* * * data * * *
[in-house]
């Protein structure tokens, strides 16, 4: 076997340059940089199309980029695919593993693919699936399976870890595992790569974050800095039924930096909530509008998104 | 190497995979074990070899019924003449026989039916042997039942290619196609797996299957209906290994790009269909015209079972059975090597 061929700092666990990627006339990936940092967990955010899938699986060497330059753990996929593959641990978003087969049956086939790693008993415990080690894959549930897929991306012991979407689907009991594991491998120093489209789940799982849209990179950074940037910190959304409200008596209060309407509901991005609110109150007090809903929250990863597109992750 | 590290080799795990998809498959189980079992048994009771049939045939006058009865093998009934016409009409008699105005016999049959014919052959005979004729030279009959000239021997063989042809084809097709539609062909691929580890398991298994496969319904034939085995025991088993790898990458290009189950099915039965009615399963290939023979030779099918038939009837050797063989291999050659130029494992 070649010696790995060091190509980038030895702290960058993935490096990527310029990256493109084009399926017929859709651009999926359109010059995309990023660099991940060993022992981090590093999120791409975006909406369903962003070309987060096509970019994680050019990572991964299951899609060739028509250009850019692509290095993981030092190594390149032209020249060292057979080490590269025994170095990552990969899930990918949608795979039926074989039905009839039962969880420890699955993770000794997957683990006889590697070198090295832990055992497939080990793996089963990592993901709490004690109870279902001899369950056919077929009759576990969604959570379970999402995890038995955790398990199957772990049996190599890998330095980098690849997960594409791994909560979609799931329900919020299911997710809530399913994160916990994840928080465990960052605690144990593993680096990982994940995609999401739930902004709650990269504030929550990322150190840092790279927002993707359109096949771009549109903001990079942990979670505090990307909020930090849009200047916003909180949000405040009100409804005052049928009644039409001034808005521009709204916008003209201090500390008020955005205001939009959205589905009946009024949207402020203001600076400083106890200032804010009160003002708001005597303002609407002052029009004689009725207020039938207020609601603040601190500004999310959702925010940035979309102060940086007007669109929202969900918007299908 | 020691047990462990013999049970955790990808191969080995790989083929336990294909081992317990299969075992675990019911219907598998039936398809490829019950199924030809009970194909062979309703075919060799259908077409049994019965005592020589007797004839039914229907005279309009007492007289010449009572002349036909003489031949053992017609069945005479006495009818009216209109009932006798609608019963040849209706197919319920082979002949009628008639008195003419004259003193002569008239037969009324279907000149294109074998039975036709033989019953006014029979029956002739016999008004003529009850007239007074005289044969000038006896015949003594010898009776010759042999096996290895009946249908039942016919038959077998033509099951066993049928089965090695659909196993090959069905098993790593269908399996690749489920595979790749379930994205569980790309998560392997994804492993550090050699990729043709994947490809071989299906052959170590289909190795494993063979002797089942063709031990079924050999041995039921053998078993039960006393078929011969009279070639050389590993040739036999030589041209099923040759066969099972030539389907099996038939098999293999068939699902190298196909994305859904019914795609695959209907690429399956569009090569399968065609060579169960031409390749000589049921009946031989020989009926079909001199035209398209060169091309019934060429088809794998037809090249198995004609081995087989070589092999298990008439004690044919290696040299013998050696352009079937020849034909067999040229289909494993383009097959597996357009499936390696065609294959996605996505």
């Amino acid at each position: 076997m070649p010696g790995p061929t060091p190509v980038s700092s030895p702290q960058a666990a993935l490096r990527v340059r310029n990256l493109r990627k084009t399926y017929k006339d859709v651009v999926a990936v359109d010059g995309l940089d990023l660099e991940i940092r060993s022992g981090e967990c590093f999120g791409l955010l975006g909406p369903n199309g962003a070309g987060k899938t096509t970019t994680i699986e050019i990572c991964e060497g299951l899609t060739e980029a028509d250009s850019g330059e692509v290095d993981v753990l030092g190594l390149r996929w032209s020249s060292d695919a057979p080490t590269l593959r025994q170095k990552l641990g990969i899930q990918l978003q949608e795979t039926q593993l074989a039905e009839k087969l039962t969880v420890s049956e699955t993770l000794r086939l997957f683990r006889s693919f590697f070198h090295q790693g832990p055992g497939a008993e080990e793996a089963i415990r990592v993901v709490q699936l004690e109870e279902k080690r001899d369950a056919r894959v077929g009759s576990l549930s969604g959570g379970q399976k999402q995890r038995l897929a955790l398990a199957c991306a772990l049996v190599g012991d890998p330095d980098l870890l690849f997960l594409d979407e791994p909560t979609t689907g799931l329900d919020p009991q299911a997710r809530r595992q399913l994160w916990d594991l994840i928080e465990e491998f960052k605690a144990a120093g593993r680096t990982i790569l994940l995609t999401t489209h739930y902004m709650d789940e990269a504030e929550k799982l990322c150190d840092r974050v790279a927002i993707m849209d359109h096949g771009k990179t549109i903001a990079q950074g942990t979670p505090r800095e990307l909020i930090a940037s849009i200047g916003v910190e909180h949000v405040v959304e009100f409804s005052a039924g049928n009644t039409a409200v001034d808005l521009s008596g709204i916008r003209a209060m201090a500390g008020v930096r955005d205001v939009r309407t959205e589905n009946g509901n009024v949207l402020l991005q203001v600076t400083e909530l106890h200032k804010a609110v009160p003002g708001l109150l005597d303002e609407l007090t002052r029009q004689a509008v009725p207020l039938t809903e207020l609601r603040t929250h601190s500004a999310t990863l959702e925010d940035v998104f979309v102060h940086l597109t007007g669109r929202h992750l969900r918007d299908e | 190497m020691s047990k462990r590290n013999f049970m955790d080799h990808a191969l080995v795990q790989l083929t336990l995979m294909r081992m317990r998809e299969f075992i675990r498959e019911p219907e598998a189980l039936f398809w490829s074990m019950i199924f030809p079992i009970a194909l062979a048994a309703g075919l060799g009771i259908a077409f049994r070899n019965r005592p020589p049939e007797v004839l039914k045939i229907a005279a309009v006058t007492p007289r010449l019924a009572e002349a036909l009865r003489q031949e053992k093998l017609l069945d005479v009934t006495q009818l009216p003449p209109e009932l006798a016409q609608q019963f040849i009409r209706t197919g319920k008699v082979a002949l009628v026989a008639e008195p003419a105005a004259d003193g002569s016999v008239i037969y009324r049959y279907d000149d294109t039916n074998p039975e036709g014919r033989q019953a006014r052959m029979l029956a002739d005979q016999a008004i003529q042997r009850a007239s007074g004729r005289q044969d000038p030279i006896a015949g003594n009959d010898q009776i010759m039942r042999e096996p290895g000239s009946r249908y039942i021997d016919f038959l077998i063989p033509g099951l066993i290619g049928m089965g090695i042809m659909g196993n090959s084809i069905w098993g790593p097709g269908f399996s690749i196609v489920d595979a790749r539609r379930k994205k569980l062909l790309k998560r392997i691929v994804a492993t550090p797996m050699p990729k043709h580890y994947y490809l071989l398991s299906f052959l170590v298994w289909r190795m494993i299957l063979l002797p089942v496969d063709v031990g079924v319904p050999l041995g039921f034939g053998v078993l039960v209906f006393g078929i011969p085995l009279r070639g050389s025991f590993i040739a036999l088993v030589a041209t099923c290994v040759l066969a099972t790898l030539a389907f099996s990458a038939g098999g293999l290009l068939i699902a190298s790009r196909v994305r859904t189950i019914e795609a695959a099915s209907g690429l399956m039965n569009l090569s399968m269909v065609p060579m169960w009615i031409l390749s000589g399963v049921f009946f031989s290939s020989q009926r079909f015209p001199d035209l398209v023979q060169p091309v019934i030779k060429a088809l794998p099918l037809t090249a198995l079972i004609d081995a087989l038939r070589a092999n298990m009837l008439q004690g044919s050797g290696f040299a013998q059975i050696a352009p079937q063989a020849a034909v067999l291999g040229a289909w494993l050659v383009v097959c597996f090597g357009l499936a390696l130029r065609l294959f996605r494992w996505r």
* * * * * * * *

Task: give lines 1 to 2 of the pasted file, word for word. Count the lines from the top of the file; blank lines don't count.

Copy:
[in-house]
């Protein structure tokens, strides 16, 4: 076997340059940089199309980029695919593993693919699936399976870890595992790569974050800095039924930096909530509008998104 | 190497995979074990070899019924003449026989039916042997039942290619196609797996299957209906290994790009269909015209079972059975090597 061929700092666990990627006339990936940092967990955010899938699986060497330059753990996929593959641990978003087969049956086939790693008993415990080690894959549930897929991306012991979407689907009991594991491998120093489209789940799982849209990179950074940037910190959304409200008596209060309407509901991005609110109150007090809903929250990863597109992750 | 590290080799795990998809498959189980079992048994009771049939045939006058009865093998009934016409009409008699105005016999049959014919052959005979004729030279009959000239021997063989042809084809097709539609062909691929580890398991298994496969319904034939085995025991088993790898990458290009189950099915039965009615399963290939023979030779099918038939009837050797063989291999050659130029494992 070649010696790995060091190509980038030895702290960058993935490096990527310029990256493109084009399926017929859709651009999926359109010059995309990023660099991940060993022992981090590093999120791409975006909406369903962003070309987060096509970019994680050019990572991964299951899609060739028509250009850019692509290095993981030092190594390149032209020249060292057979080490590269025994170095990552990969899930990918949608795979039926074989039905009839039962969880420890699955993770000794997957683990006889590697070198090295832990055992497939080990793996089963990592993901709490004690109870279902001899369950056919077929009759576990969604959570379970999402995890038995955790398990199957772990049996190599890998330095980098690849997960594409791994909560979609799931329900919020299911997710809530399913994160916990994840928080465990960052605690144990593993680096990982994940995609999401739930902004709650990269504030929550990322150190840092790279927002993707359109096949771009549109903001990079942990979670505090990307909020930090849009200047916003909180949000405040009100409804005052049928009644039409001034808005521009709204916008003209201090500390008020955005205001939009959205589905009946009024949207402020203001600076400083106890200032804010009160003002708001005597303002609407002052029009004689009725207020039938207020609601603040601190500004999310959702925010940035979309102060940086007007669109929202969900918007299908 | 020691047990462990013999049970955790990808191969080995790989083929336990294909081992317990299969075992675990019911219907598998039936398809490829019950199924030809009970194909062979309703075919060799259908077409049994019965005592020589007797004839039914229907005279309009007492007289010449009572002349036909003489031949053992017609069945005479006495009818009216209109009932006798609608019963040849209706197919319920082979002949009628008639008195003419004259003193002569008239037969009324279907000149294109074998039975036709033989019953006014029979029956002739016999008004003529009850007239007074005289044969000038006896015949003594010898009776010759042999096996290895009946249908039942016919038959077998033509099951066993049928089965090695659909196993090959069905098993790593269908399996690749489920595979790749379930994205569980790309998560392997994804492993550090050699990729043709994947490809071989299906052959170590289909190795494993063979002797089942063709031990079924050999041995039921053998078993039960006393078929011969009279070639050389590993040739036999030589041209099923040759066969099972030539389907099996038939098999293999068939699902190298196909994305859904019914795609695959209907690429399956569009090569399968065609060579169960031409390749000589049921009946031989020989009926079909001199035209398209060169091309019934060429088809794998037809090249198995004609081995087989070589092999298990008439004690044919290696040299013998050696352009079937020849034909067999040229289909494993383009097959597996357009499936390696065609294959996605996505």